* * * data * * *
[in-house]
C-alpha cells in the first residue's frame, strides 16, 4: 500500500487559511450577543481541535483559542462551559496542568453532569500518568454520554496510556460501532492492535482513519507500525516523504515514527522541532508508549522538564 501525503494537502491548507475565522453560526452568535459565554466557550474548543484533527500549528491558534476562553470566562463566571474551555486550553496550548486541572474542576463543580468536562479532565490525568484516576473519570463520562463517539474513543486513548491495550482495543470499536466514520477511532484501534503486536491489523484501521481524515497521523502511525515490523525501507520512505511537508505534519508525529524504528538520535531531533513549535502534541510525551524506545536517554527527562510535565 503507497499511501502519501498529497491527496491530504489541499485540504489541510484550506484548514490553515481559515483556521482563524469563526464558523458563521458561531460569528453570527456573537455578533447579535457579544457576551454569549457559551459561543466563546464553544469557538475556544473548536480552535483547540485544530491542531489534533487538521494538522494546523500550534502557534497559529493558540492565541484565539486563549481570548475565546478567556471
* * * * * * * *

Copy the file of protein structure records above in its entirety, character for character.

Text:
[in-house]
C-alpha cells in the first residue's frame, strides 16, 4: 500500500487559511450577543481541535483559542462551559496542568453532569500518568454520554496510556460501532492492535482513519507500525516523504515514527522541532508508549522538564 501525503494537502491548507475565522453560526452568535459565554466557550474548543484533527500549528491558534476562553470566562463566571474551555486550553496550548486541572474542576463543580468536562479532565490525568484516576473519570463520562463517539474513543486513548491495550482495543470499536466514520477511532484501534503486536491489523484501521481524515497521523502511525515490523525501507520512505511537508505534519508525529524504528538520535531531533513549535502534541510525551524506545536517554527527562510535565 503507497499511501502519501498529497491527496491530504489541499485540504489541510484550506484548514490553515481559515483556521482563524469563526464558523458563521458561531460569528453570527456573537455578533447579535457579544457576551454569549457559551459561543466563546464553544469557538475556544473548536480552535483547540485544530491542531489534533487538521494538522494546523500550534502557534497559529493558540492565541484565539486563549481570548475565546478567556471